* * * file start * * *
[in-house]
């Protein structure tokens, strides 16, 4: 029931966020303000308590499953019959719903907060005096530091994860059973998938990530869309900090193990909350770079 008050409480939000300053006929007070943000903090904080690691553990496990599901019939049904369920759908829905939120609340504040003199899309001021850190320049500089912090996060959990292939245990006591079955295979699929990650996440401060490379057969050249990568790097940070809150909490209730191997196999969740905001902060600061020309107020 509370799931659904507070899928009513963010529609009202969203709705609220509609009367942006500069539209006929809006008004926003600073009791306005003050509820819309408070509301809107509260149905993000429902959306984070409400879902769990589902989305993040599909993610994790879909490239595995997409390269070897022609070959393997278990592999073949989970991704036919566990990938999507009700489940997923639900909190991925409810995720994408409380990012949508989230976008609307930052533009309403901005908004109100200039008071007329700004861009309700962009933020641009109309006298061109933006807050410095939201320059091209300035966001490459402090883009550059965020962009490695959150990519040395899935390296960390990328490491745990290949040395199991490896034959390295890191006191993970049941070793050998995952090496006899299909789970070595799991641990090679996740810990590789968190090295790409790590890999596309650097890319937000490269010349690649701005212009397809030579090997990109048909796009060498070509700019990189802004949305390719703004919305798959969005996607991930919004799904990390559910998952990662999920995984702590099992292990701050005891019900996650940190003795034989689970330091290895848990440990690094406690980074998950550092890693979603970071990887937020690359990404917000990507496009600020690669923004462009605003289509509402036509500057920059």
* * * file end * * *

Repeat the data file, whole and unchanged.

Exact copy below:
[in-house]
């Protein structure tokens, strides 16, 4: 029931966020303000308590499953019959719903907060005096530091994860059973998938990530869309900090193990909350770079 008050409480939000300053006929007070943000903090904080690691553990496990599901019939049904369920759908829905939120609340504040003199899309001021850190320049500089912090996060959990292939245990006591079955295979699929990650996440401060490379057969050249990568790097940070809150909490209730191997196999969740905001902060600061020309107020 509370799931659904507070899928009513963010529609009202969203709705609220509609009367942006500069539209006929809006008004926003600073009791306005003050509820819309408070509301809107509260149905993000429902959306984070409400879902769990589902989305993040599909993610994790879909490239595995997409390269070897022609070959393997278990592999073949989970991704036919566990990938999507009700489940997923639900909190991925409810995720994408409380990012949508989230976008609307930052533009309403901005908004109100200039008071007329700004861009309700962009933020641009109309006298061109933006807050410095939201320059091209300035966001490459402090883009550059965020962009490695959150990519040395899935390296960390990328490491745990290949040395199991490896034959390295890191006191993970049941070793050998995952090496006899299909789970070595799991641990090679996740810990590789968190090295790409790590890999596309650097890319937000490269010349690649701005212009397809030579090997990109048909796009060498070509700019990189802004949305390719703004919305798959969005996607991930919004799904990390559910998952990662999920995984702590099992292990701050005891019900996650940190003795034989689970330091290895848990440990690094406690980074998950550092890693979603970071990887937020690359990404917000990507496009600020690669923004462009605003289509509402036509500057920059």